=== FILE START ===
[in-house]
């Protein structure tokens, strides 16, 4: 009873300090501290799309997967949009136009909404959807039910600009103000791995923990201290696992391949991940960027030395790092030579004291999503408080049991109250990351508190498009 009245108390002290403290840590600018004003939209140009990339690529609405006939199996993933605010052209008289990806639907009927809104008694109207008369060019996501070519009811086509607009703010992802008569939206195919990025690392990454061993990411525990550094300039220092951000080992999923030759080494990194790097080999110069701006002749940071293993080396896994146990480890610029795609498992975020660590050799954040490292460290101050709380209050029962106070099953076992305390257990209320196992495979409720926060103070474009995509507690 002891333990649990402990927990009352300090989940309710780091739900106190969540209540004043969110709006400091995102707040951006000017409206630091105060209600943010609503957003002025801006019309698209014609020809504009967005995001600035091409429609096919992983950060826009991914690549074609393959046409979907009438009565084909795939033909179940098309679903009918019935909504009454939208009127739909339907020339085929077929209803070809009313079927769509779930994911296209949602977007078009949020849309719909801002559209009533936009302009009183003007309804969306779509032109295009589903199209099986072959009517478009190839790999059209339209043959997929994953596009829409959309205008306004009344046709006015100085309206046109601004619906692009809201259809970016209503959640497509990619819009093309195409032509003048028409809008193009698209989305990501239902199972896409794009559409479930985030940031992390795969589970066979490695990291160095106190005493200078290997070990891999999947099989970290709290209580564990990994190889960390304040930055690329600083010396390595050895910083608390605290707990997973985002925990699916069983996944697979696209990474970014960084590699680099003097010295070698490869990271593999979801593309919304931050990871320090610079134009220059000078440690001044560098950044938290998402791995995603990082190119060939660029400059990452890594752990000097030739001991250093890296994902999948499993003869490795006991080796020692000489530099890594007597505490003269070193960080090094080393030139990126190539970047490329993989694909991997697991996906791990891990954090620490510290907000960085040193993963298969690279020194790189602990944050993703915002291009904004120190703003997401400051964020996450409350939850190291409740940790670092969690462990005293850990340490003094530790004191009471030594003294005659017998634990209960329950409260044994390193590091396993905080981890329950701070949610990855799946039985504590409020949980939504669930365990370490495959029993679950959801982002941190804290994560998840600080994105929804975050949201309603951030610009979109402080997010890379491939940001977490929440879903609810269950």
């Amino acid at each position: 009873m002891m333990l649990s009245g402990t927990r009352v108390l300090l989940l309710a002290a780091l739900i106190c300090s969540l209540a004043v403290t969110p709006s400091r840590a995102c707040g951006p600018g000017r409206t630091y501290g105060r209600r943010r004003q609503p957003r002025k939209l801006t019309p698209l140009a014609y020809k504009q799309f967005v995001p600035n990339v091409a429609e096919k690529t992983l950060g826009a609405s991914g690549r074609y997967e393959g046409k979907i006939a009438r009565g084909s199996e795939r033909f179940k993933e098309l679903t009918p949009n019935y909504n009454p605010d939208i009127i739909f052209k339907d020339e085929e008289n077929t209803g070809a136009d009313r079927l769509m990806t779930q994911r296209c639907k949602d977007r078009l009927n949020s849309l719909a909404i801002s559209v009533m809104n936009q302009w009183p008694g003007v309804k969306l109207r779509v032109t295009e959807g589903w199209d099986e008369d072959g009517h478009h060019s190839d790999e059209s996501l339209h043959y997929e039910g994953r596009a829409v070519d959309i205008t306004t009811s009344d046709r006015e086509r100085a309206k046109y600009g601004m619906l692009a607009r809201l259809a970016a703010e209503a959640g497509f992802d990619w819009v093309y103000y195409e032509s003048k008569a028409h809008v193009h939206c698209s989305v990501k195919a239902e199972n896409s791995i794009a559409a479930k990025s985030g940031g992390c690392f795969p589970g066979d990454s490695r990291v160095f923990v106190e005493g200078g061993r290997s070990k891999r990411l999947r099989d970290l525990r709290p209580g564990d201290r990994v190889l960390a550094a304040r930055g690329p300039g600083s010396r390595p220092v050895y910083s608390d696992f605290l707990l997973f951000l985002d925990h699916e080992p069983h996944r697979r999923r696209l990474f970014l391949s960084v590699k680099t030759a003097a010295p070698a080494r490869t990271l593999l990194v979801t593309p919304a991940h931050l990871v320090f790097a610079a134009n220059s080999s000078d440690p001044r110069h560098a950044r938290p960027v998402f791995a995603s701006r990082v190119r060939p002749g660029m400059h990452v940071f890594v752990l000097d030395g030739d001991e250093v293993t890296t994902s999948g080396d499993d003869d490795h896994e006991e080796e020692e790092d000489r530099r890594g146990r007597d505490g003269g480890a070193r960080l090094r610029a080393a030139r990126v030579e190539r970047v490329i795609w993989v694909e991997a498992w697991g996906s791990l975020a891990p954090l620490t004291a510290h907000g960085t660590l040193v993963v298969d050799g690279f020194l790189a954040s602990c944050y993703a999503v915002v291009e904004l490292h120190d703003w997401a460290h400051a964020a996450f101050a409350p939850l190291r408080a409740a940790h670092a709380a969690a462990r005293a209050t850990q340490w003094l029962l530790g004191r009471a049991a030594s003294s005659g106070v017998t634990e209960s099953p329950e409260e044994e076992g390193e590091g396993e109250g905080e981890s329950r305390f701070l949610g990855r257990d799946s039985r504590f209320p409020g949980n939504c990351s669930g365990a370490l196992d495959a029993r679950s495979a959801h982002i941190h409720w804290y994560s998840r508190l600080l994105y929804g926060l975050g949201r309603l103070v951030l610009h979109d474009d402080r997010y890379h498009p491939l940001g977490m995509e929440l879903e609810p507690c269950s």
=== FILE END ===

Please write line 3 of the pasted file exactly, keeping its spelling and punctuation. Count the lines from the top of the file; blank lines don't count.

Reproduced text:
């Amino acid at each position: 009873m002891m333990l649990s009245g402990t927990r009352v108390l300090l989940l309710a002290a780091l739900i106190c300090s969540l209540a004043v403290t969110p709006s400091r840590a995102c707040g951006p600018g000017r409206t630091y501290g105060r209600r943010r004003q609503p957003r002025k939209l801006t019309p698209l140009a014609y020809k504009q799309f967005v995001p600035n990339v091409a429609e096919k690529t992983l950060g826009a609405s991914g690549r074609y997967e393959g046409k979907i006939a009438r009565g084909s199996e795939r033909f179940k993933e098309l679903t009918p949009n019935y909504n009454p605010d939208i009127i739909f052209k339907d020339e085929e008289n077929t209803g070809a136009d009313r079927l769509m990806t779930q994911r296209c639907k949602d977007r078009l009927n949020s849309l719909a909404i801002s559209v009533m809104n936009q302009w009183p008694g003007v309804k969306l109207r779509v032109t295009e959807g589903w199209d099986e008369d072959g009517h478009h060019s190839d790999e059209s996501l339209h043959y997929e039910g994953r596009a829409v070519d959309i205008t306004t009811s009344d046709r006015e086509r100085a309206k046109y600009g601004m619906l692009a607009r809201l259809a970016a703010e209503a959640g497509f992802d990619w819009v093309y103000y195409e032509s003048k008569a028409h809008v193009h939206c698209s989305v990501k195919a239902e199972n896409s791995i794009a559409a479930k990025s985030g940031g992390c690392f795969p589970g066979d990454s490695r990291v160095f923990v106190e005493g200078g061993r290997s070990k891999r990411l999947r099989d970290l525990r709290p209580g564990d201290r990994v190889l960390a550094a304040r930055g690329p300039g600083s010396r390595p220092v050895y910083s608390d696992f605290l707990l997973f951000l985002d925990h699916e080992p069983h996944r697979r999923r696209l990474f970014l391949s960084v590699k680099t030759a003097a010295p070698a080494r490869t990271l593999l990194v979801t593309p919304a991940h931050l990871v320090f790097a610079a134009n220059s080999s000078d440690p001044r110069h560098a950044r938290p960027v998402f791995a995603s701006r990082v190119r060939p002749g660029m400059h990452v940071f890594v752990l000097d030395g030739d001991e250093v293993t890296t994902s999948g080396d499993d003869d490795h896994e006991e080796e020692e790092d000489r530099r890594g146990r007597d505490g003269g480890a070193r960080l090094r610029a080393a030139r990126v030579e190539r970047v490329i795609w993989v694909e991997a498992w697991g996906s791990l975020a891990p954090l620490t004291a510290h907000g960085t660590l040193v993963v298969d050799g690279f020194l790189a954040s602990c944050y993703a999503v915002v291009e904004l490292h120190d703003w997401a460290h400051a964020a996450f101050a409350p939850l190291r408080a409740a940790h670092a709380a969690a462990r005293a209050t850990q340490w003094l029962l530790g004191r009471a049991a030594s003294s005659g106070v017998t634990e209960s099953p329950e409260e044994e076992g390193e590091g396993e109250g905080e981890s329950r305390f701070l949610g990855r257990d799946s039985r504590f209320p409020g949980n939504c990351s669930g365990a370490l196992d495959a029993r679950s495979a959801h982002i941190h409720w804290y994560s998840r508190l600080l994105y929804g926060l975050g949201r309603l103070v951030l610009h979109d474009d402080r997010y890379h498009p491939l940001g977490m995509e929440l879903e609810p507690c269950s």